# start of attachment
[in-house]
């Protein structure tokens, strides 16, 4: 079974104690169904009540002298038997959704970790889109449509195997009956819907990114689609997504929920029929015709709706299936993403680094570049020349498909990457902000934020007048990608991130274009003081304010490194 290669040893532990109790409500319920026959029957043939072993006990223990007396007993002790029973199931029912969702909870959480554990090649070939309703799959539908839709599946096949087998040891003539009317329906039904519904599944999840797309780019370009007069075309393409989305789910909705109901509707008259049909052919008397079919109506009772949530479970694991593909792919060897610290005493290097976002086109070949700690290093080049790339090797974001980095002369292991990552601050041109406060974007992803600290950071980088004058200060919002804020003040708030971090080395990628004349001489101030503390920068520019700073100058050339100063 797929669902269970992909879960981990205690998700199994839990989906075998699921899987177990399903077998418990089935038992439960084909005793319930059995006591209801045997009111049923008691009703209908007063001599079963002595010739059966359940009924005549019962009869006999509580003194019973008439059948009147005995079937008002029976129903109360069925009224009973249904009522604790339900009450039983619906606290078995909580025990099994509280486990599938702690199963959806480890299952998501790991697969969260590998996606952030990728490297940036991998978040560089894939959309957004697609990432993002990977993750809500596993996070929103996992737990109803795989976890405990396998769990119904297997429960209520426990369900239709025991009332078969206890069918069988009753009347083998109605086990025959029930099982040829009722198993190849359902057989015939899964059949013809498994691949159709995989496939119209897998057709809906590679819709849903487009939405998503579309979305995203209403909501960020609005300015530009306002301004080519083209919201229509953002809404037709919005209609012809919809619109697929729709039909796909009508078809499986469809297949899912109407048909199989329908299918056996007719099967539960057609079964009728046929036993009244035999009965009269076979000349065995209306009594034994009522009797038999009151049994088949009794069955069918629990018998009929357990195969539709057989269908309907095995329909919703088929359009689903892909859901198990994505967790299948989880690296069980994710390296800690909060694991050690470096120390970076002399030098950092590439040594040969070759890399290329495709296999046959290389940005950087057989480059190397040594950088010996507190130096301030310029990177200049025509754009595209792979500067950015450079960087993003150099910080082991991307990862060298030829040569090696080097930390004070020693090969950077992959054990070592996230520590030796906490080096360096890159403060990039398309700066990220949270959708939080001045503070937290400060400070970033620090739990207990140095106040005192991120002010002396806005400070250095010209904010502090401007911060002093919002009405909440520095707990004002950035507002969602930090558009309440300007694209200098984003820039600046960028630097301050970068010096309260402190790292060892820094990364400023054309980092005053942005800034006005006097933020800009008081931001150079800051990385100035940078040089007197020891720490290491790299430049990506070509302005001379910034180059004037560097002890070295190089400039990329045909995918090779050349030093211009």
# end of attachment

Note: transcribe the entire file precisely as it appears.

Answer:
[in-house]
């Protein structure tokens, strides 16, 4: 079974104690169904009540002298038997959704970790889109449509195997009956819907990114689609997504929920029929015709709706299936993403680094570049020349498909990457902000934020007048990608991130274009003081304010490194 290669040893532990109790409500319920026959029957043939072993006990223990007396007993002790029973199931029912969702909870959480554990090649070939309703799959539908839709599946096949087998040891003539009317329906039904519904599944999840797309780019370009007069075309393409989305789910909705109901509707008259049909052919008397079919109506009772949530479970694991593909792919060897610290005493290097976002086109070949700690290093080049790339090797974001980095002369292991990552601050041109406060974007992803600290950071980088004058200060919002804020003040708030971090080395990628004349001489101030503390920068520019700073100058050339100063 797929669902269970992909879960981990205690998700199994839990989906075998699921899987177990399903077998418990089935038992439960084909005793319930059995006591209801045997009111049923008691009703209908007063001599079963002595010739059966359940009924005549019962009869006999509580003194019973008439059948009147005995079937008002029976129903109360069925009224009973249904009522604790339900009450039983619906606290078995909580025990099994509280486990599938702690199963959806480890299952998501790991697969969260590998996606952030990728490297940036991998978040560089894939959309957004697609990432993002990977993750809500596993996070929103996992737990109803795989976890405990396998769990119904297997429960209520426990369900239709025991009332078969206890069918069988009753009347083998109605086990025959029930099982040829009722198993190849359902057989015939899964059949013809498994691949159709995989496939119209897998057709809906590679819709849903487009939405998503579309979305995203209403909501960020609005300015530009306002301004080519083209919201229509953002809404037709919005209609012809919809619109697929729709039909796909009508078809499986469809297949899912109407048909199989329908299918056996007719099967539960057609079964009728046929036993009244035999009965009269076979000349065995209306009594034994009522009797038999009151049994088949009794069955069918629990018998009929357990195969539709057989269908309907095995329909919703088929359009689903892909859901198990994505967790299948989880690296069980994710390296800690909060694991050690470096120390970076002399030098950092590439040594040969070759890399290329495709296999046959290389940005950087057989480059190397040594950088010996507190130096301030310029990177200049025509754009595209792979500067950015450079960087993003150099910080082991991307990862060298030829040569090696080097930390004070020693090969950077992959054990070592996230520590030796906490080096360096890159403060990039398309700066990220949270959708939080001045503070937290400060400070970033620090739990207990140095106040005192991120002010002396806005400070250095010209904010502090401007911060002093919002009405909440520095707990004002950035507002969602930090558009309440300007694209200098984003820039600046960028630097301050970068010096309260402190790292060892820094990364400023054309980092005053942005800034006005006097933020800009008081931001150079800051990385100035940078040089007197020891720490290491790299430049990506070509302005001379910034180059004037560097002890070295190089400039990329045909995918090779050349030093211009």